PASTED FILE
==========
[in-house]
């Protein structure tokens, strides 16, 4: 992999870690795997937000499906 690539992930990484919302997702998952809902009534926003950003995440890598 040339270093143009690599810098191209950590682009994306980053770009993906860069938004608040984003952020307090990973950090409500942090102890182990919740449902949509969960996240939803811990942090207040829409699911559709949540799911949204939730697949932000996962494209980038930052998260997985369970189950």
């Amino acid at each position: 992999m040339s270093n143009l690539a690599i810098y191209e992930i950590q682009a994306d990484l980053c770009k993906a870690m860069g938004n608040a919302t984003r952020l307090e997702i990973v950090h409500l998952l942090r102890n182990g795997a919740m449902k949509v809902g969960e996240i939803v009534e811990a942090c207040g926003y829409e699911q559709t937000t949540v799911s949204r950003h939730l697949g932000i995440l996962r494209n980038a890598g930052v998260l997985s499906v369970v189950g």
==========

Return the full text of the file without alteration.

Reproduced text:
[in-house]
């Protein structure tokens, strides 16, 4: 992999870690795997937000499906 690539992930990484919302997702998952809902009534926003950003995440890598 040339270093143009690599810098191209950590682009994306980053770009993906860069938004608040984003952020307090990973950090409500942090102890182990919740449902949509969960996240939803811990942090207040829409699911559709949540799911949204939730697949932000996962494209980038930052998260997985369970189950």
């Amino acid at each position: 992999m040339s270093n143009l690539a690599i810098y191209e992930i950590q682009a994306d990484l980053c770009k993906a870690m860069g938004n608040a919302t984003r952020l307090e997702i990973v950090h409500l998952l942090r102890n182990g795997a919740m449902k949509v809902g969960e996240i939803v009534e811990a942090c207040g926003y829409e699911q559709t937000t949540v799911s949204r950003h939730l697949g932000i995440l996962r494209n980038a890598g930052v998260l997985s499906v369970v189950g």